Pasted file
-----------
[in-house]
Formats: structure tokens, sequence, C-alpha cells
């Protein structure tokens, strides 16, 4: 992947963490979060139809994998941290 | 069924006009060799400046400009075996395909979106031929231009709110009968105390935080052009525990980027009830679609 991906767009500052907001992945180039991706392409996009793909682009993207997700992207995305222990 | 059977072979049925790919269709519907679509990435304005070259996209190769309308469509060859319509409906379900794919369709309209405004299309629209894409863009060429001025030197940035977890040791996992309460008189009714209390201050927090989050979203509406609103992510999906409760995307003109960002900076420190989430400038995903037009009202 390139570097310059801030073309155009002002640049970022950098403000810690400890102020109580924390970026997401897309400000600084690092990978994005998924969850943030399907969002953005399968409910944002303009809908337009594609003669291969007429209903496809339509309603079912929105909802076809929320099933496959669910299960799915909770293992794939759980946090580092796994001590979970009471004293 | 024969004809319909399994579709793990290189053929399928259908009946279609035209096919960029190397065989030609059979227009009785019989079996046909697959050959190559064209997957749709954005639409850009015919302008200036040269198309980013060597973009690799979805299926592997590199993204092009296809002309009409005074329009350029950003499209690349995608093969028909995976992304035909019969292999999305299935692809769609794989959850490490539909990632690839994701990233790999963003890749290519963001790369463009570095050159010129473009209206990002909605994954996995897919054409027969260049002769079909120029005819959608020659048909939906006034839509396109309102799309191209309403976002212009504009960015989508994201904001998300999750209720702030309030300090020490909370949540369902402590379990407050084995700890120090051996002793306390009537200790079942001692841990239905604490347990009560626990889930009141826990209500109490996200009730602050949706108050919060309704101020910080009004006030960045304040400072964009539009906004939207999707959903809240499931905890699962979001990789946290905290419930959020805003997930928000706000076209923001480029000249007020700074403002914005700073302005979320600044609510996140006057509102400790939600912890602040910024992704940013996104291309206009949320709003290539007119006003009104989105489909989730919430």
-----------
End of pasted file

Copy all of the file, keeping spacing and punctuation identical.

[in-house]
Formats: structure tokens, sequence, C-alpha cells
């Protein structure tokens, strides 16, 4: 992947963490979060139809994998941290 | 069924006009060799400046400009075996395909979106031929231009709110009968105390935080052009525990980027009830679609 991906767009500052907001992945180039991706392409996009793909682009993207997700992207995305222990 | 059977072979049925790919269709519907679509990435304005070259996209190769309308469509060859319509409906379900794919369709309209405004299309629209894409863009060429001025030197940035977890040791996992309460008189009714209390201050927090989050979203509406609103992510999906409760995307003109960002900076420190989430400038995903037009009202 390139570097310059801030073309155009002002640049970022950098403000810690400890102020109580924390970026997401897309400000600084690092990978994005998924969850943030399907969002953005399968409910944002303009809908337009594609003669291969007429209903496809339509309603079912929105909802076809929320099933496959669910299960799915909770293992794939759980946090580092796994001590979970009471004293 | 024969004809319909399994579709793990290189053929399928259908009946279609035209096919960029190397065989030609059979227009009785019989079996046909697959050959190559064209997957749709954005639409850009015919302008200036040269198309980013060597973009690799979805299926592997590199993204092009296809002309009409005074329009350029950003499209690349995608093969028909995976992304035909019969292999999305299935692809769609794989959850490490539909990632690839994701990233790999963003890749290519963001790369463009570095050159010129473009209206990002909605994954996995897919054409027969260049002769079909120029005819959608020659048909939906006034839509396109309102799309191209309403976002212009504009960015989508994201904001998300999750209720702030309030300090020490909370949540369902402590379990407050084995700890120090051996002793306390009537200790079942001692841990239905604490347990009560626990889930009141826990209500109490996200009730602050949706108050919060309704101020910080009004006030960045304040400072964009539009906004939207999707959903809240499931905890699962979001990789946290905290419930959020805003997930928000706000076209923001480029000249007020700074403002914005700073302005979320600044609510996140006057509102400790939600912890602040910024992704940013996104291309206009949320709003290539007119006003009104989105489909989730919430």